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Mantar – Ode to the Flame Review by Jordan

From the very first crescendo of feedback, you can tell Mantar’s second full-length album, Ode to the Flame, is going to be an ass-kicking headbanger’s feast. And oh boy, what an ass kicking it delivers.

On paper, Mantar fall somewhere between Bӧlzer and The White Stripes as a stripped back, down tuned take on a thick stew of genres like black metal, punk, death metal and hard rock, that is almost as thick as Hanno Klaenhardt’s wall of guitar distortion. However, to try and define Mantar’s unique sound with other bands and genres is borderline impossible. Throughout Ode to the Flame, they effortlessly maintain a sonic barrage of old school riffery and black metal fire that pounds without rest. Even on the slower tracks like Oz and I Omen, the grating guitar harmonies and Erinc Sakarya’s deliberate drumming keep the heaviness up.

This album may be stripped back with few frilly bits, production effects or flashy gimmicks, but what makes Ode to the Flame such a blast is that it is complex in its simplicity. Mantar have made every shift in rhythm, every guitar tone and every compositional layer work for them. Evidential of this is I Omen; its jarring syncopation is contrasted by ambient lulls, which helps the track feel deliberate and well executed, and most importantly leaves listeners unable to fight the urge to headbang.

Hanno Klaenhardt excels as an axeman on this record, with some of the punchiest riffs and driving rhythms of 2016 so far. As well as this, listening to this record with the knowledge that every sound is either vocals, drums or guitar makes it an even more impressive feat when the haunting sounds of what you’d swear was an organ or keyboard ring out during tracks like I Omen.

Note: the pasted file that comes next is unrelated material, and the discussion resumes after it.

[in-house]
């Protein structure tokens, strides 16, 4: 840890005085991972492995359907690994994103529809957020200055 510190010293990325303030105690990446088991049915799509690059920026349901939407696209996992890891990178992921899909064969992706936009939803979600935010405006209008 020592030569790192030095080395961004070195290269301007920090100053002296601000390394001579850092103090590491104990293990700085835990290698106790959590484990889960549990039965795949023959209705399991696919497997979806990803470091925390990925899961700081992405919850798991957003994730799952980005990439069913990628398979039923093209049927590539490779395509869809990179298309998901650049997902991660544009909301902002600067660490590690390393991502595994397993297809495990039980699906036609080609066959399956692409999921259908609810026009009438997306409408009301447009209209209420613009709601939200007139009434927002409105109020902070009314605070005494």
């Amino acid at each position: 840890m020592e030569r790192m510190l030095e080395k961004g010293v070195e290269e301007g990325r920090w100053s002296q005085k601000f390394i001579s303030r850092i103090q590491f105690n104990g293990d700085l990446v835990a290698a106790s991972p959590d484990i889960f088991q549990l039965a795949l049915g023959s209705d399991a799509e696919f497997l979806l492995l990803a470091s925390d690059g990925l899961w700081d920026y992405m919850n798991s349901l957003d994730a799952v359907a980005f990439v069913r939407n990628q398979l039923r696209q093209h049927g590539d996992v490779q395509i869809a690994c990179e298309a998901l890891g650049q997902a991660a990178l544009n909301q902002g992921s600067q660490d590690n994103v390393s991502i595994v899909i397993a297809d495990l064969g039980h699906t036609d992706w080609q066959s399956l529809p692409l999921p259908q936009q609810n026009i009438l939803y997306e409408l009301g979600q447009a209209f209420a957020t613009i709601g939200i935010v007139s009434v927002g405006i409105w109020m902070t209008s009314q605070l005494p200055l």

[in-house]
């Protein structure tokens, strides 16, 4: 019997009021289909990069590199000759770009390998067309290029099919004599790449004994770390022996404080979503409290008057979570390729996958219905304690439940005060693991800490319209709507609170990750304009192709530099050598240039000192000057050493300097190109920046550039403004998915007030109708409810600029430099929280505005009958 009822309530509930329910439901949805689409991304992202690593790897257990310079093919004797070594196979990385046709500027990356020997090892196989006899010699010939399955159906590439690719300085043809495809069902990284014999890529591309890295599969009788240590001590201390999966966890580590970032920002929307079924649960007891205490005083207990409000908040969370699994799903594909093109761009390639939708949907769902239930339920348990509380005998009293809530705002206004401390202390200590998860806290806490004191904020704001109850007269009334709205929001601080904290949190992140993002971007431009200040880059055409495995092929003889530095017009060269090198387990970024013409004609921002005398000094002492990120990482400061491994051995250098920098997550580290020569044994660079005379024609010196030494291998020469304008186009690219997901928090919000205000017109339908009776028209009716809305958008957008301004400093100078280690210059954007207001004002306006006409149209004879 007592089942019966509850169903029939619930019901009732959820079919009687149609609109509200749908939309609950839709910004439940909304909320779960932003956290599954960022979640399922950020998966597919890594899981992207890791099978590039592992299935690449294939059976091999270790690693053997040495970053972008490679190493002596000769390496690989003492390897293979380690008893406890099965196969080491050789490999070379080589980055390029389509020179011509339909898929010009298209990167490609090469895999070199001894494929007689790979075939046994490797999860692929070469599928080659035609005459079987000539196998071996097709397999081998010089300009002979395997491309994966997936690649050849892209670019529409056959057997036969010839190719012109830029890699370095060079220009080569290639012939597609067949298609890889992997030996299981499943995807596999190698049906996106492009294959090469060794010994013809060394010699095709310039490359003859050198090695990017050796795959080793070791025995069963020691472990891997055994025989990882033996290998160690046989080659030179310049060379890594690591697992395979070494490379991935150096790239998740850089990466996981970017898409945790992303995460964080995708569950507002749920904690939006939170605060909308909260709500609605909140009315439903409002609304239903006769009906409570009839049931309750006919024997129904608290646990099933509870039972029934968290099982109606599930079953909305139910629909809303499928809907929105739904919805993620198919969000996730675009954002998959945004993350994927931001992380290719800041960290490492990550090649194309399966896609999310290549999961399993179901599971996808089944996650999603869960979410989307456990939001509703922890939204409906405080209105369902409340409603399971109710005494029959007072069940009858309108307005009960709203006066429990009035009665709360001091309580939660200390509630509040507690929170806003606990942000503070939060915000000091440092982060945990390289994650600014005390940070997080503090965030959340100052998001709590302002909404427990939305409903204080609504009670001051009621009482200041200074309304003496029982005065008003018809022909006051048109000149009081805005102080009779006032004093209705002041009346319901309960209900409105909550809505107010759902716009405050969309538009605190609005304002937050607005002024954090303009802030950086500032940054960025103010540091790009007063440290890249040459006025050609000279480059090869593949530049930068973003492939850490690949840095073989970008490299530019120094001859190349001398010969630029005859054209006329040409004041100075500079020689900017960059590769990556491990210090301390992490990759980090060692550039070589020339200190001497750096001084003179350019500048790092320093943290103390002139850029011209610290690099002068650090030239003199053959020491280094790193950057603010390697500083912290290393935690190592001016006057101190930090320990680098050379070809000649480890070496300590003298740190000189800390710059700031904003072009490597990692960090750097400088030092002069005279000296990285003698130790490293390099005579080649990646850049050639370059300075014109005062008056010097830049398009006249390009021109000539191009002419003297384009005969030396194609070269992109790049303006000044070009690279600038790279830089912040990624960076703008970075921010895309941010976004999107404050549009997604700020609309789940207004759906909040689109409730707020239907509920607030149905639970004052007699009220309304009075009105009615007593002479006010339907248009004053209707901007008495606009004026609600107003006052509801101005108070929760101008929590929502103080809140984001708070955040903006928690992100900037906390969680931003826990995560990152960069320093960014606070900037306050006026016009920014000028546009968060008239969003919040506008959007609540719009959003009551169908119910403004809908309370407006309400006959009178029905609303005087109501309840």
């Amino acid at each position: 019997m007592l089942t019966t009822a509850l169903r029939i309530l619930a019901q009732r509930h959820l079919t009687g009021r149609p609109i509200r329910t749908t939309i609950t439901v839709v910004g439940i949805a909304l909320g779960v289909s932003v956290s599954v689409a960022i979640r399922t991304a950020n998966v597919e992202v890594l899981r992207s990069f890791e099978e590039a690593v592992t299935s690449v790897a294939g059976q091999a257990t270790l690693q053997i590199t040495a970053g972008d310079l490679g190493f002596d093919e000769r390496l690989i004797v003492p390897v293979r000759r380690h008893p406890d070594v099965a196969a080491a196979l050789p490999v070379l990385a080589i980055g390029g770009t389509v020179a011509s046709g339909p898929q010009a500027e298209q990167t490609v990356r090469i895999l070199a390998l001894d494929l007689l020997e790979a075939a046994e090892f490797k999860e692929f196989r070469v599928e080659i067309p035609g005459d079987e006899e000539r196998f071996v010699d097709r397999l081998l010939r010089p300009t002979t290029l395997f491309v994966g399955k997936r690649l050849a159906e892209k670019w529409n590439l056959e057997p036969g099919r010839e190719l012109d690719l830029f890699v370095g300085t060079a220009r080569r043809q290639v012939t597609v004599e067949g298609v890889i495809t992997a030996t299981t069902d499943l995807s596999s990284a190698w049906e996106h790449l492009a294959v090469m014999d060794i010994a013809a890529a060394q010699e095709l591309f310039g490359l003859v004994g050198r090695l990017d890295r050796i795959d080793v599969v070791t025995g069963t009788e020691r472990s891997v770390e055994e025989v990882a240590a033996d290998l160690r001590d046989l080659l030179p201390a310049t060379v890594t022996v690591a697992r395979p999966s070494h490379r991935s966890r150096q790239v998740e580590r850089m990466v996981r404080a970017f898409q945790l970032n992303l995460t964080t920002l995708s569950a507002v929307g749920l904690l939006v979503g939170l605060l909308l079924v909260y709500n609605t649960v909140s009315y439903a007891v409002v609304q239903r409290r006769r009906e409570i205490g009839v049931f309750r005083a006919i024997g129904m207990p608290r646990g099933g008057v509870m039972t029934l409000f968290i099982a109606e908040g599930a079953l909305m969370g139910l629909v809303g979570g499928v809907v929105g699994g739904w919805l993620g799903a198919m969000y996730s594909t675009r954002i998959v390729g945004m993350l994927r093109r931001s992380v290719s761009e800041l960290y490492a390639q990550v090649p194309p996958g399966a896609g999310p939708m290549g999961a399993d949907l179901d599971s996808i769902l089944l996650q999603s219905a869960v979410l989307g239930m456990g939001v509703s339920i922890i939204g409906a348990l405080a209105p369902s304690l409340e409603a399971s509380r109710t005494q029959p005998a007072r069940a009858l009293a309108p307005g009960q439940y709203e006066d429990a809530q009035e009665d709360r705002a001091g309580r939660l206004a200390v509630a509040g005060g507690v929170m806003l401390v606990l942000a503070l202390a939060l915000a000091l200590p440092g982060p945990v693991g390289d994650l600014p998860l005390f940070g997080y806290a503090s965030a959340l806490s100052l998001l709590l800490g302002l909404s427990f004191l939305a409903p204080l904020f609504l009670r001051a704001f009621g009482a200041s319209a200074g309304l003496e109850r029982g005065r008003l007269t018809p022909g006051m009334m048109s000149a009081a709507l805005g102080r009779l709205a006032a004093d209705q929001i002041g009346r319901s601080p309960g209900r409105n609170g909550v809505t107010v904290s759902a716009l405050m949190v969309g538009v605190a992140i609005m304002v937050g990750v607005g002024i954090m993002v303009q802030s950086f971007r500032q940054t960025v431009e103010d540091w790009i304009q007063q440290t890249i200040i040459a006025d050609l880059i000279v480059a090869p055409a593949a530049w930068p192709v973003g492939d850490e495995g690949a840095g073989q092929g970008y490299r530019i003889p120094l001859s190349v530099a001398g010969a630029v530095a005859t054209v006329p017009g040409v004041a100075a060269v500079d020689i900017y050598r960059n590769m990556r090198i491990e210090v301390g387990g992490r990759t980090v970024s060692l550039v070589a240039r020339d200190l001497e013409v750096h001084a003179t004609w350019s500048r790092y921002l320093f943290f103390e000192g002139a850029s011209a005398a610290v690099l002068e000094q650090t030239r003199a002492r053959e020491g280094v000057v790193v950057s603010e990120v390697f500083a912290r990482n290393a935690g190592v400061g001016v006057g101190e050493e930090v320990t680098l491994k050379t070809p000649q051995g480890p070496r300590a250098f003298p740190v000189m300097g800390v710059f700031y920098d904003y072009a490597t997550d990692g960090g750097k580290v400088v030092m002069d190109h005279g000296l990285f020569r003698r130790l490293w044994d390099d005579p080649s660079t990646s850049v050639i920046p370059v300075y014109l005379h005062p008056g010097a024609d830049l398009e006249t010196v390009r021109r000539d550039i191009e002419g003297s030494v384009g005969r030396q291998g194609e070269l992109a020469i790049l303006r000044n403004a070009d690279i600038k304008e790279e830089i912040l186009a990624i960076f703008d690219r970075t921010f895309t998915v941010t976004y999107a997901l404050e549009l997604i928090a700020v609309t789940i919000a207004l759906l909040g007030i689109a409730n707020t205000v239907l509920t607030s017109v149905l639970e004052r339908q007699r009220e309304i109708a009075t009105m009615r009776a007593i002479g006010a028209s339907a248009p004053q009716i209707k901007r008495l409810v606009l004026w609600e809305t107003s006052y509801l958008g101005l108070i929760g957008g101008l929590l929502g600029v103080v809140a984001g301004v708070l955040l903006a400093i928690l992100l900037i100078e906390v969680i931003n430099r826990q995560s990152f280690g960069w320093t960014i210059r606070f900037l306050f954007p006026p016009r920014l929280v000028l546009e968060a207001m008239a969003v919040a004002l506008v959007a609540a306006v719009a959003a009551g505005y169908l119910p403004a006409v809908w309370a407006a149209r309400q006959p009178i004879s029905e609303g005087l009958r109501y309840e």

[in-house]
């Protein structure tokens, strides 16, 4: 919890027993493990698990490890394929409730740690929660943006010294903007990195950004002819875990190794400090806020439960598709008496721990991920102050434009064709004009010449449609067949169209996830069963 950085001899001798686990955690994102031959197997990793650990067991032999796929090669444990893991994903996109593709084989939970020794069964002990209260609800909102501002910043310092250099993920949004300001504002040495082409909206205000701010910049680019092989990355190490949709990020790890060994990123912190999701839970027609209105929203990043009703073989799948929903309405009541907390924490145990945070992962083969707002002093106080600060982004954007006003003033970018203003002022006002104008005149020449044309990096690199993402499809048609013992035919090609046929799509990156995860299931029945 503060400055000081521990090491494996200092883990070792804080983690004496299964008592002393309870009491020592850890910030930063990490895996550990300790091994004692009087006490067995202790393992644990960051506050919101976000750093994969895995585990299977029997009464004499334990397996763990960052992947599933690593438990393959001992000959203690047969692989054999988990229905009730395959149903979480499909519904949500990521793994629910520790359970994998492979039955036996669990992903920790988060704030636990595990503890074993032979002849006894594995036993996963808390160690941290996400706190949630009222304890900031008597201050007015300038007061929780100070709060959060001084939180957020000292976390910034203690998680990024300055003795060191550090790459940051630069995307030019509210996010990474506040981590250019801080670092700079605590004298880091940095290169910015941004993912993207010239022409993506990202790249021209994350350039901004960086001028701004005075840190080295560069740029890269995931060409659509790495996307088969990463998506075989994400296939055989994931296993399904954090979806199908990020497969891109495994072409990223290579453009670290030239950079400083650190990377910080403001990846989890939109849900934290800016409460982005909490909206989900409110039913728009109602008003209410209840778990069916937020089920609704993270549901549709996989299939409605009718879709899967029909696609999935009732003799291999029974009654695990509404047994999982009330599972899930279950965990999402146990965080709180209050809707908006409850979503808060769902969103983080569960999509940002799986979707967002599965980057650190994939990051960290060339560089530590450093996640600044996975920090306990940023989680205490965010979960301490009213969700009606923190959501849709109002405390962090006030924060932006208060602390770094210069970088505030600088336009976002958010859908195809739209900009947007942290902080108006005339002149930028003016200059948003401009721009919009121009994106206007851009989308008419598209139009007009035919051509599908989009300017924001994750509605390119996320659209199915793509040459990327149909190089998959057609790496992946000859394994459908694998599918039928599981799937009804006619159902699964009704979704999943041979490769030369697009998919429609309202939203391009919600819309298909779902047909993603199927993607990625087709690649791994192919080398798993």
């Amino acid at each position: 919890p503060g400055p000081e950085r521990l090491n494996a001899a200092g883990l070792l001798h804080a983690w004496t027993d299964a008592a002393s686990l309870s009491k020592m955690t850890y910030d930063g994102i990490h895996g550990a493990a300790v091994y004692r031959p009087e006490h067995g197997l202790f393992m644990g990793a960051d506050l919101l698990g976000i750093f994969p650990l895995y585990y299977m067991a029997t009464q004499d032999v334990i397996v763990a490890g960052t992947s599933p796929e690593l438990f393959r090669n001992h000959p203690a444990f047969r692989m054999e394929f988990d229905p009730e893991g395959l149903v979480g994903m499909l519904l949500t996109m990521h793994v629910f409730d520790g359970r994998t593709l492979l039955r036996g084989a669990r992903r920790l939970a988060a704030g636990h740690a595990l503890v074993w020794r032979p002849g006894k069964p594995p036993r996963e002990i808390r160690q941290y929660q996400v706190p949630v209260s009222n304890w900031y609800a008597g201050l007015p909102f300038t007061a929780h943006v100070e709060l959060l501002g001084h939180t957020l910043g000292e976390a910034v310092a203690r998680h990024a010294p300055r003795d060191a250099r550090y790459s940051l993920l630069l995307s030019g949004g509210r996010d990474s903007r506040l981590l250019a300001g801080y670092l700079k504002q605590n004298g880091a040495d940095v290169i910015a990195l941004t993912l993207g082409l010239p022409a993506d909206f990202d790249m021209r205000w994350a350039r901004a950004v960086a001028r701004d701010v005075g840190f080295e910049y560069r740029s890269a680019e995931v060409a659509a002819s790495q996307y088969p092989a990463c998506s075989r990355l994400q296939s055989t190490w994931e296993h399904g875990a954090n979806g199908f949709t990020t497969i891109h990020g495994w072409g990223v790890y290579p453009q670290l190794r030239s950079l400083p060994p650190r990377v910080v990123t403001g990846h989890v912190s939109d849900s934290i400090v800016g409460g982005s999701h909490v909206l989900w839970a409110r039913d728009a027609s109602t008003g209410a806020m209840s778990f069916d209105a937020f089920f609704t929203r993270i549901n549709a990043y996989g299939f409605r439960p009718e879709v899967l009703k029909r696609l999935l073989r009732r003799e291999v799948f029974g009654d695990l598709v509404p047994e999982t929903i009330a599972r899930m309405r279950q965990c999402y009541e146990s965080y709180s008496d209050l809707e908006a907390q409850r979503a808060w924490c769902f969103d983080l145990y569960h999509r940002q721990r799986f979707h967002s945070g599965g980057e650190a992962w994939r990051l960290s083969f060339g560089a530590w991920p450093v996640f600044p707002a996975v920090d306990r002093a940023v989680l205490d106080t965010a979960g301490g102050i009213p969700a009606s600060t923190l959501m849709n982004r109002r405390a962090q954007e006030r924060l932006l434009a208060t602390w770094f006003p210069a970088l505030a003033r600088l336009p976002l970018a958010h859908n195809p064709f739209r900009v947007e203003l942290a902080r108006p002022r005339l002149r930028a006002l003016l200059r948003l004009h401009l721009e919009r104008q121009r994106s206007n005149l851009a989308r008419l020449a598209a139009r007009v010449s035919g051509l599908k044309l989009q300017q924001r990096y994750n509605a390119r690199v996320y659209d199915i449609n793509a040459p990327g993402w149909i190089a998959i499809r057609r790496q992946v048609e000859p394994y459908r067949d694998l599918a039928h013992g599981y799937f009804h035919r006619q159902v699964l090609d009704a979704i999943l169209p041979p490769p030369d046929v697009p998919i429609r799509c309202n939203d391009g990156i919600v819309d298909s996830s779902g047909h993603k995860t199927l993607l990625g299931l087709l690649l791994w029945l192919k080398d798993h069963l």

One of the strongest tracks on the album, and there is a lot of strong tracks, is Praise the Plague. Starting off in a haze of feedback and bass drum, the track crunches along before one of those ear-ripping riffs fills in the space and the track takes off in a flurry of sound. Praise the Plague excellently demonstrates Mantar’s ability to play what they feel, shifting between fast, tight sections and slower, deliberate moments, rather than playing it safe and serving up predictable tempos and movements.

Another highlight of Ode to the Flame is the moments like those in Era Borealis where you can all but hear the stamping feet, pumping fists and throaty chanting of a crazed live crowd driven wild by stabbing guitar hooks, crunching drum beats, and choruses that were created to play live. There is something very pure about this album, and in turn the adrenaline rush it delivers to the listener. After all, metal at its purest is wo/men with their instruments and voices smashing it out, no gimmicks and no tricks; which is exactly where Mantar have taken Ode to the Flame.

It may be hard to define, but the punk, black metaller, hard rocker and headbanger in all of us will no doubt love Ode to the Flame. The album drops on April 15th, so brace yourselves for one of the hottest releases of this year!

Review by Jordan Sibberas

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